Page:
I mention why I thought liberty was so important because of the compassionate approach to economic well-being, but I like liberty for other reasons as well. Matter of fact, I would be a defender of liberty just as strong even if I thought we would all be a little poorer. We don’t have to worry about that, fortunately, but I just think that to have a productive energetic life where you will be able to have creative energy and be able to associate in ways that don’t exist in tyrannies; that is so important to me. So, the magnificent thing about this, if you recognize liberty, a lot of my conservative friends will say, “Well, that’s good to a degree, but don’t you know some of those people overstepping their bounds. Some of them want to go out and smoke and do things like that. And their sexual habits- we don’t like that.” This is the question of, “Should you even bother with it? Does it do any good?” But the one thing is, if you accept a free society and recognize individual liberty and everybody is equal because they’re an individual and do not belong to a group, therefore, for it to work, you have to become tolerant. You have to become tolerant of people that do things that annoy you and you disapprove of. You know, I don’t know why more people don’t understand that because most Americans understand fairly well the First Amendment, even though I see encroachments on our First Amendment now more than ever before with political correctness and other things. But about the First Amendment it’s generally said that it’s not there to protect casual speech about the weather; that’s not controversial. The first amendment is there to protect controversial speech, so that you can say things that are controversial where you can criticize your government and other things like that. Well, in a social sense that is the same way. We have to be tolerant. If that tolerance is there… I think if a group comes together and they’re interested in liberty, we should all look different and act different and if we want to associate, we do it voluntarily, but we just don’t live and die on the idea of how I’m going to force somebody else to live a different way and write a bunch of laws regarding their personal behavior. Why isn’t this applied then to foreign governments and foreign countries? Why are we obsessed? Even some who accept what I was saying there, they said, “Yeah, but countries are different because we really need to teach the Iranians how to behave because some day they might get a big weapon, you know. So we better rule this and teach them and badger them and do all these things.” And people buy into it and say, “Oh yeah, we have to do that,” and they embark on telling other countries how to live. They never reassess the whole problems that helped create this mess that we have, and why so much of this stuff backfires, but liberty does work and it’s only being tried for a short period of time in the true sense of the word. We still are benefiting from what the founders did and wrote it in the Constitution, but it’s slipping away. It’s not guaranteed that it’s going to be here a year from now. You know, if we have a catastrophic dollar crisis or if we have a catastrophic foreign policy event, which we’re very vulnerable to, we’re going to see if they were able to do what they did after 9/11. Can you imagine if we have another major crisis and the people say, “We have to be taken care of?” One of the things that bothered me most of 9/11 when I would complain about some of the things going on at airports and other places was that people would come up and say, “You know, it’s okay. It’s okay. If I have to give up my freedoms to be safe and secure, I will.” You’re right. You never have to give up any freedom to be secure. You’re less secure if you do.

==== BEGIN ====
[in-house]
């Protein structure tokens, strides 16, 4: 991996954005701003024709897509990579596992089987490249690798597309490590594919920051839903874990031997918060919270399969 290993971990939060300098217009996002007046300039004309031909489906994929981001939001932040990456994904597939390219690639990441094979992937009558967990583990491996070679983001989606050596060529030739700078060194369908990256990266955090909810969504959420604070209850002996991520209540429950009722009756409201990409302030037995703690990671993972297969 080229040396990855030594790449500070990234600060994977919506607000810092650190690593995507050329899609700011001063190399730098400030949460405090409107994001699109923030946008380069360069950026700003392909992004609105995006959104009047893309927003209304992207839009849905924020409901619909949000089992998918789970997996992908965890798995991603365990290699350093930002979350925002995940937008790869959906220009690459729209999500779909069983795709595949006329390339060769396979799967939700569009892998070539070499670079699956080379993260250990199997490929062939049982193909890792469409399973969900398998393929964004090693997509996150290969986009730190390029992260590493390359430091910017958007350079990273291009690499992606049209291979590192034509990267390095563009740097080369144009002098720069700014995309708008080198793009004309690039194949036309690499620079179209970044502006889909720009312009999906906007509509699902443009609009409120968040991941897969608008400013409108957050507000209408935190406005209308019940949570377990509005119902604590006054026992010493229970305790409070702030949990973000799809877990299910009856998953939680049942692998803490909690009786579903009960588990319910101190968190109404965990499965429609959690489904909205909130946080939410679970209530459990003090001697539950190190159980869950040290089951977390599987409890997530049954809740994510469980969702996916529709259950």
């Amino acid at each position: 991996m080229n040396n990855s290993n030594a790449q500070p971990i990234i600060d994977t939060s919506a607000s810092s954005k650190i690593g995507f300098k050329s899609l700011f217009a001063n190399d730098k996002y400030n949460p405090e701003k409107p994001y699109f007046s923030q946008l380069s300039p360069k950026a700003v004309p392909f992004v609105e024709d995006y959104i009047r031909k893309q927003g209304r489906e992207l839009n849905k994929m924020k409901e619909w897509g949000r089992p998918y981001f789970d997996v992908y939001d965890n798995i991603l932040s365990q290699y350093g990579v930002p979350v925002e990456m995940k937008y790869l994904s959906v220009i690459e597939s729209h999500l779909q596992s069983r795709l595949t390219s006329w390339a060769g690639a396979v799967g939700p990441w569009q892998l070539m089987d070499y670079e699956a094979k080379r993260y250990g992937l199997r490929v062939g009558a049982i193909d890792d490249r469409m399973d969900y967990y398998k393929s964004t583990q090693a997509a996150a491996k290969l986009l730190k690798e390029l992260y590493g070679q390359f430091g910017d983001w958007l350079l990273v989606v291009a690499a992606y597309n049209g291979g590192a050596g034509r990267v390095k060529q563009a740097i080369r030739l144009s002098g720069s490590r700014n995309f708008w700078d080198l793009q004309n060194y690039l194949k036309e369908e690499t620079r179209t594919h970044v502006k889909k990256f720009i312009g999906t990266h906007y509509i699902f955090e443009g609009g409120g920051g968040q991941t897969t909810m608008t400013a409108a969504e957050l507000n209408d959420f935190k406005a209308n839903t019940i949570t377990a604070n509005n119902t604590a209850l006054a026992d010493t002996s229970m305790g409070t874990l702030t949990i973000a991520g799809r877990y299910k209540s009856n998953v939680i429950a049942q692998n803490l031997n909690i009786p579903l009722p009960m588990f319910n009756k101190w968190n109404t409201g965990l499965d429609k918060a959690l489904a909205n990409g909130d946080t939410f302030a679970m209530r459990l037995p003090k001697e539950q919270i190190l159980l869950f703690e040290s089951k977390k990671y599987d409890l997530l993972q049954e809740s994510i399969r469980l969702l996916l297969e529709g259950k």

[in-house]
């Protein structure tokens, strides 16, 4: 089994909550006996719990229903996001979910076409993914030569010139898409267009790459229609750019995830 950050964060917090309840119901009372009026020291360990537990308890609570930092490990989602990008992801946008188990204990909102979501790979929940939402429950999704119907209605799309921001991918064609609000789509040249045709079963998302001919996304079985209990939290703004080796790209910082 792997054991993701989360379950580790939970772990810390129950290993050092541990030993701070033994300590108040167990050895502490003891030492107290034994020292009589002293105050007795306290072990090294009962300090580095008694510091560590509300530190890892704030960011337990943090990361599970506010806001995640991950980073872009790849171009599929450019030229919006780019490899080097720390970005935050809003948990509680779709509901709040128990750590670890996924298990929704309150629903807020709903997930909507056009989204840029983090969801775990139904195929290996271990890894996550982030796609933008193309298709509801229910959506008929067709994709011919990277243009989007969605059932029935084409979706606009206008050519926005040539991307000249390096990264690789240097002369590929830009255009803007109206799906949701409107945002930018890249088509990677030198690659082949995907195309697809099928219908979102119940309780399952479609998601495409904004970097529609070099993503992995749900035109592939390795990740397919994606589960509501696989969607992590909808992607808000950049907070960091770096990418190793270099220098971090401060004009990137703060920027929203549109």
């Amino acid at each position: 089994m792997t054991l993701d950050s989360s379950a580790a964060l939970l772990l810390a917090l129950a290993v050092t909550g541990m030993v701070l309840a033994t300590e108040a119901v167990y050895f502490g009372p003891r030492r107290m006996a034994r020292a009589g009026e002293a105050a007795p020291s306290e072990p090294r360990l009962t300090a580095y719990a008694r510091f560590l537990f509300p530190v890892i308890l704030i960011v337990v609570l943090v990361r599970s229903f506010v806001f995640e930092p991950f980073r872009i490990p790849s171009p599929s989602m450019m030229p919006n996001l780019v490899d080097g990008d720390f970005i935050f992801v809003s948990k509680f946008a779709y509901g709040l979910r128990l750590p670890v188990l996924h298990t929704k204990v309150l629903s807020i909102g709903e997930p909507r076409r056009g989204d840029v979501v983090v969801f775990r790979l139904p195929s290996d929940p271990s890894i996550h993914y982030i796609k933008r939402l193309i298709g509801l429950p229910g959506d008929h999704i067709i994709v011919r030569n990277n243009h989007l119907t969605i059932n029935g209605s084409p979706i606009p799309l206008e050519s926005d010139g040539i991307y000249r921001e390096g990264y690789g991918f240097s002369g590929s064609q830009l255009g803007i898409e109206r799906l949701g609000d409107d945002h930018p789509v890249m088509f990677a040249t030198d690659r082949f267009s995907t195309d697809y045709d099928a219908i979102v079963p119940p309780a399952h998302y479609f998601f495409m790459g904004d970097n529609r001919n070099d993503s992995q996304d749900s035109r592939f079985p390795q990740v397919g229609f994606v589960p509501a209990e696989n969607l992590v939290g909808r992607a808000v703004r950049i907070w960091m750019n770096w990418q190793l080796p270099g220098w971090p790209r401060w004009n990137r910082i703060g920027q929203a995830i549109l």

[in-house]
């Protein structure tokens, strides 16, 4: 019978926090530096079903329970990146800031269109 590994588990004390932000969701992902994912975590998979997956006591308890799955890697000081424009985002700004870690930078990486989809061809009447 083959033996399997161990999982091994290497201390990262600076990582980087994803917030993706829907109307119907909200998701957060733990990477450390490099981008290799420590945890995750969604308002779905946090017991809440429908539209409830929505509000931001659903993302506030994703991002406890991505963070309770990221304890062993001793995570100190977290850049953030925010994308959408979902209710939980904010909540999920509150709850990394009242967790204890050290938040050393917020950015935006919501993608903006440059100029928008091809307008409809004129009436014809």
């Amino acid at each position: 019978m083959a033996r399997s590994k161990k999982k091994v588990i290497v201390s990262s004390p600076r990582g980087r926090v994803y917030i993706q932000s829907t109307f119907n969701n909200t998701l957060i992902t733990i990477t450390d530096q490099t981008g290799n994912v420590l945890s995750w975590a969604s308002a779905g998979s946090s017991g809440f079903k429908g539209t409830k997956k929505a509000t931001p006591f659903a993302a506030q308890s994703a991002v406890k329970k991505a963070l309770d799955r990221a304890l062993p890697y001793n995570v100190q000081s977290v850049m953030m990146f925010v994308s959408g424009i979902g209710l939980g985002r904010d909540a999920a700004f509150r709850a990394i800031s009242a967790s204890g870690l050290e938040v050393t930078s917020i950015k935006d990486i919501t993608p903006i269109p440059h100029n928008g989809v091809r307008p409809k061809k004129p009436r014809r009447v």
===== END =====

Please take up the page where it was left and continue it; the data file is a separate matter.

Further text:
So, my goal is to remind as many people as I can in my small way that liberty is worth defending. For young people, especially, for those of you who are inheriting this mess it is especially important to make a major decision of what you want from your government: whether you want to be left alone, or you want to perpetuate what we have today. And I would say that it would be much better if we all decide and tell your government you want to be left alone. As bad as things are, from travelling around the country these last couple of years, I’m probably more optimistic than you believe because I think things are stirring. I see the Tea Party Movement is stirring. I see some things in the Tea Party Movement where I see those who believe differently than I do, who would like to teach the Tea Party people exactly what to say and do. But anyway, the people are unhappy, they’re disgruntled and they’re speaking out. But where I get my greatest encouragement is where I am today: on a college campus because there are a lot of college people now thinking about sound economics. They don’t accept blindly socialized economics or Keynesian economics, economic interventionism. And they’re looking towards another school of economic thought called the Austrian free market school of economics. If I would have said that three or four years ago on a college campus, there would probably have been two people who said, “Oh, well. Okay.” Now it’s spreading, thank goodness for the Internet. The Internet is a grand place, but out of necessity we will look for the proper answers. So, I’m optimistic because so many young people are stirring. They would like to see the proper changes. They would like to see a better foreign policy. One of the things that pleased me most during the presidential campaign was where I got more support than the other candidates- and it surprised them and it pleased me- and that was active military individuals supported me more than the other candidates. So, very simply, I think I can summarize the whole point about being optimistic: freedom is popular. But I want to close by just thanking you all for coming, and I appreciate very much this invitation and your willingness to come and listen and talk, and in a little bit we’re going to have questions. But if we do our job, we can win this. To me, it is not a political struggle. Politics is secondary to the ideology. We have to change ideology, and that’s why the campuses are so important. Ideology, when it becomes a prevailing attitude, it pervades in both parties, or all the parties, and the people endorse it as a whole, and they have endorsed our foreign policy and our economic policy. If we’re going to change it, it has to be ideological, and it has to be in that manner to change people’s minds. In that case, when the people have changed their mind, then the politicians can act. Today if you have just one or two in Washington preaching this or trying to do it and it’s not well received, the people are going to object. But where I am optimistic that more and more people around America are like so many of you, that we’re ready to once again live in a free society.